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Coming Out Republican
I have to confess. I was a Democrat. It’s true, but I didn’t inhale. The decision to leave the party set me down the road of politics. Ironically, the man who put me on the path of Republican politics has always been an unapologetic Democrat. Coming out as a Republican to him turned out to be harder than I expected.
My childhood home was a chapter of the Democratic National Committee. Every four years, we would gather in front of the television for four straight days of indoctrination by the mother ship during the Democratic National Convention. Every election cycle was dominated by who needed votes or the terrible things that would happen if this Democrat or another lost.
People who believe that adults can easily brainwash children have never raised teenagers. I started running with a bad crowd – Young Republicans – getting myself into debates about the free market, U.S. foreign policy, even admiring tax cuts. I was a fan of President Ronald Reagan, but I couldn’t talk about that at home.
My father joined the U.S. Marine Corps in 1959 and proudly served under his commander-in-chief, John F. Kennedy, on a helicopter transport carrier during the Cuban Missile Crisis. He is the ideal Democratic voter: supporter of the status quo candidate, votes faithfully in every election, and tireless champion of the party’s nominees. To demonstrate that point, I recall vividly the 1984 Democratic Primary where Colorado Senator Gary Hart challenged former Vice President Walter Mondale. Mondale was the party’s man, stalwart servant of former President Jimmy Carter; it was “his turn.” Like many young voters of the day, my sister chose the more exciting Hart, who four years later would achieve a level of scandal that is all too familiar now.
In 1984, the idea of supporting anyone but Mondale was heresy in our house, and my sister’s rebellion played through to the Democratic Convention. As my sister and father debated which candidate was better, I blurted out, “What difference does it make? Reagan’s going to win.” The chilling silence and stare made all too clear that I’d said those words out loud. “You don’t know what you’re talking about,” my father said, and we left it at that. November came soon enough, and my amateur prognostication was overwhelmingly correct.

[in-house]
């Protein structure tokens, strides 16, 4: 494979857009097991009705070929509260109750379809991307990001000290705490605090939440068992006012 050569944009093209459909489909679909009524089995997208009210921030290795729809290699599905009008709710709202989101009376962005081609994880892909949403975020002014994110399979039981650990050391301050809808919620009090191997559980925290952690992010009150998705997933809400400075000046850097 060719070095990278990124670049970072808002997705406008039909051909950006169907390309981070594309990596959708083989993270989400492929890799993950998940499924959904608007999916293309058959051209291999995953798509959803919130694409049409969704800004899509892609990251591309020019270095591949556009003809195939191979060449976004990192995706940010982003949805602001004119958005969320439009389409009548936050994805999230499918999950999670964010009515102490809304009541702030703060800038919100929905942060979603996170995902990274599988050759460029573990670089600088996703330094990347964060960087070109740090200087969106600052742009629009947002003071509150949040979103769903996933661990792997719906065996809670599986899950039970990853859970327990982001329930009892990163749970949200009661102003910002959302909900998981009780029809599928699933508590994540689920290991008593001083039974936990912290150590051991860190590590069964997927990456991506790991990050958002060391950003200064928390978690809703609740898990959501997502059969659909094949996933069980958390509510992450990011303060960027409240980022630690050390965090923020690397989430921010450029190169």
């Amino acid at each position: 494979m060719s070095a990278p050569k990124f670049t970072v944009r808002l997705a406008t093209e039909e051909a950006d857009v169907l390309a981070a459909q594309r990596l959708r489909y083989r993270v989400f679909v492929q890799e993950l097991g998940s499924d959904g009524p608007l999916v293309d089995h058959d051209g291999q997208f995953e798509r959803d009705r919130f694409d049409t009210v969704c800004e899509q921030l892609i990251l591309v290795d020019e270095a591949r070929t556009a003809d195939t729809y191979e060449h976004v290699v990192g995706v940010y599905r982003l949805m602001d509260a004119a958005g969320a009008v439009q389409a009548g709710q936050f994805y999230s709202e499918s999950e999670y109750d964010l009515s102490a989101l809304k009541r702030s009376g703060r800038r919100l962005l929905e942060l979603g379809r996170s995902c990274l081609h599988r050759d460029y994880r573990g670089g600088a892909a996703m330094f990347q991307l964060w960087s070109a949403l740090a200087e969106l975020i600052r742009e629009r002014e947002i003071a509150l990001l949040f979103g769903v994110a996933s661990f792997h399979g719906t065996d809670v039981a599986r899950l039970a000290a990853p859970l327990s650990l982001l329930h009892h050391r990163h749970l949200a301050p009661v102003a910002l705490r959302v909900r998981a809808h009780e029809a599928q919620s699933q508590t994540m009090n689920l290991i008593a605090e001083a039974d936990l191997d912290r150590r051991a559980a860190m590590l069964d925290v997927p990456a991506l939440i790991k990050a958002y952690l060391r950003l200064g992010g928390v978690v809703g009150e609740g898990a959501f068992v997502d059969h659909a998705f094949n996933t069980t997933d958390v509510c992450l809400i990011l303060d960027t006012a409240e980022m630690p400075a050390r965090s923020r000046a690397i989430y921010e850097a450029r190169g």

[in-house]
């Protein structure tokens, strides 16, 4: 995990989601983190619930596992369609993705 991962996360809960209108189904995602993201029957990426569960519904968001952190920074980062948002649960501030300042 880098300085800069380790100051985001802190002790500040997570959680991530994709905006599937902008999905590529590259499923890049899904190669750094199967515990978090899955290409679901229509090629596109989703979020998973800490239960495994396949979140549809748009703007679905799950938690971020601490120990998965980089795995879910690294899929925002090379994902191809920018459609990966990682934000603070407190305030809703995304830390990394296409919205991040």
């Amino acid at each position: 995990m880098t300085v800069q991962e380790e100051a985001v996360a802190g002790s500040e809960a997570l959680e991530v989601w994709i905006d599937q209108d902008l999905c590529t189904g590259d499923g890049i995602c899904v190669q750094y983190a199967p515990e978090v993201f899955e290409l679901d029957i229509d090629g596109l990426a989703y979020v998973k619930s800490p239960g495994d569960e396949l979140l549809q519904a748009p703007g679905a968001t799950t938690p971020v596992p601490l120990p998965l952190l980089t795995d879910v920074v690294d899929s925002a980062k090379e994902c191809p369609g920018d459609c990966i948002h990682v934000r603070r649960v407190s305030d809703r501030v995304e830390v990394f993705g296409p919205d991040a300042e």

My first opportunity to vote came in 1988 as a registered Democrat. For reasons I’ll never understand, I cast my first vote for former Missouri Congressman Dick Gephardt in the primary. By the 1988 general election, I voted for Libertarian candidate Ron Paul. It was not the last time I voted for Ron Paul or the Libertarian Party presidential nominee.
By 1990, I was a young college student volunteering for my first campaign for the First District of Maryland. The 1988 election had proven difficult for the incumbent Democrat, so seven Republican candidates filed for the race in 1990. I volunteered for a local state House member who seemed like a decent guy, working at a grocery store when he wasn’t representing the people in Annapolis. In those days, volunteers stuffed envelopes, licked stamps, waved signs, all the usual stuff to get your candidate elected. One night I was leaving, and the Campaign Manager stopped me because he’d noticed I wasn’t on the precinct list in my hometown.
“Oh, I’m a Democrat, so I’m probably not on the list.”
He looked at me for a second and said, “Hey, you’re a nice guy, and I’m sure you’re on the team, but don’t you think you should be registered to vote in the primary? I don’t want anyone to get the wrong impression.”
He pulled out a registration form and handed it to me. “It’s totally up to you, but I can’t spend time explaining having you on the team if you’re going to stay a Democrat.”
Before he’d even finished the sentence, I’d started and almost finished filling out the form. I thought, “What did I care?” I honestly didn’t see a future in the Democratic Party, and I agreed with this candidate.
So, I handed the registration form back to the Campaign Manager and told him he could send it in, and I’d be back the next day. Simple and easy, right? Not really.